Consumers want a new relationship with food, they want to know what's in their food, how it gets there, how the people who make it are treated and how companies behave in nature and the community. As this article shows is that what they often get is confusing, contradicting and sometimes incomprehensible messages. If food companies are going to embrace this new relationship with consumers, they must figure out how to make sense of it all in a way that acknowledges consumers concerns and provides credible information. When people don't understand something, they fill in the gaps in their understanding with their own personal, social and cultural beliefs. Adding to this there is already a pre-disposition to distrust the big industry. How do you build and sustain trust? The answer is the same way as always. Trust is the alignment of actions and words. To be trusted you must behave in a trustworthy manner. A remarkable thing happens to people when they feel they have been heard. They become able and willing to listen, and are willing to change their perceptions. As with most communication aimed at people, the path to success is a focus on benefits rather than features - on things they value rather than facts.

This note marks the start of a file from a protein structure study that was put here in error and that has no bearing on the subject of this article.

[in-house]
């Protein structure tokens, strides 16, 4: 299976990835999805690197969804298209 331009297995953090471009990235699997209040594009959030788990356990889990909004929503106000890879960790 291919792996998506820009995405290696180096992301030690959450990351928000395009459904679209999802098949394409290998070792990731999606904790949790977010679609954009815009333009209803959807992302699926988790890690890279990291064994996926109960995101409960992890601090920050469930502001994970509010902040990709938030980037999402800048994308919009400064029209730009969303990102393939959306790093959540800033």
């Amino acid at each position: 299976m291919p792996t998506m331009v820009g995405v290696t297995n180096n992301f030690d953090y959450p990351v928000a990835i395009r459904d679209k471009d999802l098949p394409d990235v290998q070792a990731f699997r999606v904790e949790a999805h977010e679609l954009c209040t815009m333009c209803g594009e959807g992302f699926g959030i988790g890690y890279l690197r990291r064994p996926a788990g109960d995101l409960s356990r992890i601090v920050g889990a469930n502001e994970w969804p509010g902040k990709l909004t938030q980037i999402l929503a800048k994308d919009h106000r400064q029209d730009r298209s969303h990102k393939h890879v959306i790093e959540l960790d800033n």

Nowhere more so than in supermarkets, where 98% of British grocery shopping takes place. This rush of information reflects a consumer trend of wanting to know more about the food we are eating. But in and amongst the noise, how much do we actually get told about where our food comes from?